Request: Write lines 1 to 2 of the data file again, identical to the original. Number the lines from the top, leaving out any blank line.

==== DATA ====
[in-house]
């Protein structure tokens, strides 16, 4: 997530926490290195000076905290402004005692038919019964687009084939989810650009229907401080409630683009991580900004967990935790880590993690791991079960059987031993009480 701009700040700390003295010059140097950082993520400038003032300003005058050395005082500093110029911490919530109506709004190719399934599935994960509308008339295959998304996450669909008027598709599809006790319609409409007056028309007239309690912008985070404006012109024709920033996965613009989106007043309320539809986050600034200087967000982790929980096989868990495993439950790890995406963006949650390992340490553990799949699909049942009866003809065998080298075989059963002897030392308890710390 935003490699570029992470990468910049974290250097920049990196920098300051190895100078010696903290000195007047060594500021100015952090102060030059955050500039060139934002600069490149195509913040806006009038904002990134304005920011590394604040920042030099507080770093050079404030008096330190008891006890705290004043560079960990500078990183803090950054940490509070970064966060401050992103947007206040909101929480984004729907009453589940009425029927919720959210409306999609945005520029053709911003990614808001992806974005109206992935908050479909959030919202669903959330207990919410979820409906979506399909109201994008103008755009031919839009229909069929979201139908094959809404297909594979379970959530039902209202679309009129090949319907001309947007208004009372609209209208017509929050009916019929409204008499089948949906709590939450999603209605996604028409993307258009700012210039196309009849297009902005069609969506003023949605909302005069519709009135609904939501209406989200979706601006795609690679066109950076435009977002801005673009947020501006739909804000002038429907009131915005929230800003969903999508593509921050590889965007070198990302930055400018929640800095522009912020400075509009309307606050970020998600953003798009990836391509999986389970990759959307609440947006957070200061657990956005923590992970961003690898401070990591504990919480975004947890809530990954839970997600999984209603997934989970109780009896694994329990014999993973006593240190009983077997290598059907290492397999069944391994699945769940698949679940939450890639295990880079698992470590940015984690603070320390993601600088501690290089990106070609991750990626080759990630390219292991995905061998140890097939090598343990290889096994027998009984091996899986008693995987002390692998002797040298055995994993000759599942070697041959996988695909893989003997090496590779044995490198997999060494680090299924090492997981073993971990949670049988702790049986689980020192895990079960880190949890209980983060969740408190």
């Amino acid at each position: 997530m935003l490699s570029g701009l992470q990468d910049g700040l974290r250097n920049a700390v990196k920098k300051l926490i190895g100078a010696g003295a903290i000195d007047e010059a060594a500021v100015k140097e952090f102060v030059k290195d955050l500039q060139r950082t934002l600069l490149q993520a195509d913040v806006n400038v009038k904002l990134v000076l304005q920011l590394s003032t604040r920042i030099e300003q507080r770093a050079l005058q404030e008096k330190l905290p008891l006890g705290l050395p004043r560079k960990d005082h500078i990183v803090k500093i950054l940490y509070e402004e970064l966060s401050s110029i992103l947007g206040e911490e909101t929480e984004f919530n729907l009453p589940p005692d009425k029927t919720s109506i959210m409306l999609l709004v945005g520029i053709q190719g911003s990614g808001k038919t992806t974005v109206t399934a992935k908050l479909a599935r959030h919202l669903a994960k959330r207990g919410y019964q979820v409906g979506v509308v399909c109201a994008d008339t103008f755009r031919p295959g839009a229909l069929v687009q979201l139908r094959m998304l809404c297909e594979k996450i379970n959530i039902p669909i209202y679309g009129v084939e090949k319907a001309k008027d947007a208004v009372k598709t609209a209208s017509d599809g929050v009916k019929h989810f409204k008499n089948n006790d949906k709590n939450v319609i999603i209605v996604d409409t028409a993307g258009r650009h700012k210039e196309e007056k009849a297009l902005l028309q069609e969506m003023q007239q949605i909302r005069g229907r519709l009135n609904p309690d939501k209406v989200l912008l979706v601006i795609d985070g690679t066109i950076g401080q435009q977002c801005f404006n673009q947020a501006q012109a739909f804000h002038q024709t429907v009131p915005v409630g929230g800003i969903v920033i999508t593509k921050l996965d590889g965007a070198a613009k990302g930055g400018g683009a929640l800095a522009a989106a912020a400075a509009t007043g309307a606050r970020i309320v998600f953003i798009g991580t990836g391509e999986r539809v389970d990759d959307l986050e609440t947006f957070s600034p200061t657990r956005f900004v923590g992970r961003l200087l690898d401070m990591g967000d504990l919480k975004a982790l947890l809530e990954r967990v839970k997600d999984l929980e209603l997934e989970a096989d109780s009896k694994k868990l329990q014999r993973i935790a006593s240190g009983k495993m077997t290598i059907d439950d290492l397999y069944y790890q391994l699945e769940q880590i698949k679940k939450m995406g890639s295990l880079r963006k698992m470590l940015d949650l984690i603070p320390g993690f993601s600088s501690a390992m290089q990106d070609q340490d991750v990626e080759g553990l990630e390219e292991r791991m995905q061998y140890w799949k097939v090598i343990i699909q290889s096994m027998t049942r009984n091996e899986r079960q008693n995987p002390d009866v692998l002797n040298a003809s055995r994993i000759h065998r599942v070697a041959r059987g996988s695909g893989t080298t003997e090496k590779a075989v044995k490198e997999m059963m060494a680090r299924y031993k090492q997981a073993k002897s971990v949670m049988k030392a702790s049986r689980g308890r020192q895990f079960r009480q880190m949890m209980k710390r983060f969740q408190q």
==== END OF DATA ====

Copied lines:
[in-house]
């Protein structure tokens, strides 16, 4: 997530926490290195000076905290402004005692038919019964687009084939989810650009229907401080409630683009991580900004967990935790880590993690791991079960059987031993009480 701009700040700390003295010059140097950082993520400038003032300003005058050395005082500093110029911490919530109506709004190719399934599935994960509308008339295959998304996450669909008027598709599809006790319609409409007056028309007239309690912008985070404006012109024709920033996965613009989106007043309320539809986050600034200087967000982790929980096989868990495993439950790890995406963006949650390992340490553990799949699909049942009866003809065998080298075989059963002897030392308890710390 935003490699570029992470990468910049974290250097920049990196920098300051190895100078010696903290000195007047060594500021100015952090102060030059955050500039060139934002600069490149195509913040806006009038904002990134304005920011590394604040920042030099507080770093050079404030008096330190008891006890705290004043560079960990500078990183803090950054940490509070970064966060401050992103947007206040909101929480984004729907009453589940009425029927919720959210409306999609945005520029053709911003990614808001992806974005109206992935908050479909959030919202669903959330207990919410979820409906979506399909109201994008103008755009031919839009229909069929979201139908094959809404297909594979379970959530039902209202679309009129090949319907001309947007208004009372609209209208017509929050009916019929409204008499089948949906709590939450999603209605996604028409993307258009700012210039196309009849297009902005069609969506003023949605909302005069519709009135609904939501209406989200979706601006795609690679066109950076435009977002801005673009947020501006739909804000002038429907009131915005929230800003969903999508593509921050590889965007070198990302930055400018929640800095522009912020400075509009309307606050970020998600953003798009990836391509999986389970990759959307609440947006957070200061657990956005923590992970961003690898401070990591504990919480975004947890809530990954839970997600999984209603997934989970109780009896694994329990014999993973006593240190009983077997290598059907290492397999069944391994699945769940698949679940939450890639295990880079698992470590940015984690603070320390993601600088501690290089990106070609991750990626080759990630390219292991995905061998140890097939090598343990290889096994027998009984091996899986008693995987002390692998002797040298055995994993000759599942070697041959996988695909893989003997090496590779044995490198997999060494680090299924090492997981073993971990949670049988702790049986689980020192895990079960880190949890209980983060969740408190």